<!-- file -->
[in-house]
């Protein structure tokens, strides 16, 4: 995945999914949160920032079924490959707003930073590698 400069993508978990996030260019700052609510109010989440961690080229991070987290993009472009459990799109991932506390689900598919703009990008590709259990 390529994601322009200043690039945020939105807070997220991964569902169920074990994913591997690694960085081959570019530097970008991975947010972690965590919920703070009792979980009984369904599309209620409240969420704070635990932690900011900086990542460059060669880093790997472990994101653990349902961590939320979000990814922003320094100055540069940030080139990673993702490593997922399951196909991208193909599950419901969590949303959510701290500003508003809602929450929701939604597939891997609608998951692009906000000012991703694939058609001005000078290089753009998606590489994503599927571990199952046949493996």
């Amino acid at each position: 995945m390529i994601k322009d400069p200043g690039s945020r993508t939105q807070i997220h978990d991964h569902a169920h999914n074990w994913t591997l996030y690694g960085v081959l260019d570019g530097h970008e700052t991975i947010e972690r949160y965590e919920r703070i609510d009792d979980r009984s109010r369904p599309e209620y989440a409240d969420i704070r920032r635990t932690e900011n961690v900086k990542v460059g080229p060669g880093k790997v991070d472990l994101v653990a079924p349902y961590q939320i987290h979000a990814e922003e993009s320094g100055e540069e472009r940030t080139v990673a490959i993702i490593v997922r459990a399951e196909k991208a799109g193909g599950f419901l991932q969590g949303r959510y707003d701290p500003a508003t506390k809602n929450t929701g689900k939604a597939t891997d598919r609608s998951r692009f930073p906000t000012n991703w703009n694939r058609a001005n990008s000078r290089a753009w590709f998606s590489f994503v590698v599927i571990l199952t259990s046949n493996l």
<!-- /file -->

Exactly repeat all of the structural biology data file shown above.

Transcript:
[in-house]
């Protein structure tokens, strides 16, 4: 995945999914949160920032079924490959707003930073590698 400069993508978990996030260019700052609510109010989440961690080229991070987290993009472009459990799109991932506390689900598919703009990008590709259990 390529994601322009200043690039945020939105807070997220991964569902169920074990994913591997690694960085081959570019530097970008991975947010972690965590919920703070009792979980009984369904599309209620409240969420704070635990932690900011900086990542460059060669880093790997472990994101653990349902961590939320979000990814922003320094100055540069940030080139990673993702490593997922399951196909991208193909599950419901969590949303959510701290500003508003809602929450929701939604597939891997609608998951692009906000000012991703694939058609001005000078290089753009998606590489994503599927571990199952046949493996």
């Amino acid at each position: 995945m390529i994601k322009d400069p200043g690039s945020r993508t939105q807070i997220h978990d991964h569902a169920h999914n074990w994913t591997l996030y690694g960085v081959l260019d570019g530097h970008e700052t991975i947010e972690r949160y965590e919920r703070i609510d009792d979980r009984s109010r369904p599309e209620y989440a409240d969420i704070r920032r635990t932690e900011n961690v900086k990542v460059g080229p060669g880093k790997v991070d472990l994101v653990a079924p349902y961590q939320i987290h979000a990814e922003e993009s320094g100055e540069e472009r940030t080139v990673a490959i993702i490593v997922r459990a399951e196909k991208a799109g193909g599950f419901l991932q969590g949303r959510y707003d701290p500003a508003t506390k809602n929450t929701g689900k939604a597939t891997d598919r609608s998951r692009f930073p906000t000012n991703w703009n694939r058609a001005n990008s000078r290089a753009w590709f998606s590489f994503v590698v599927i571990l199952t259990s046949n493996l």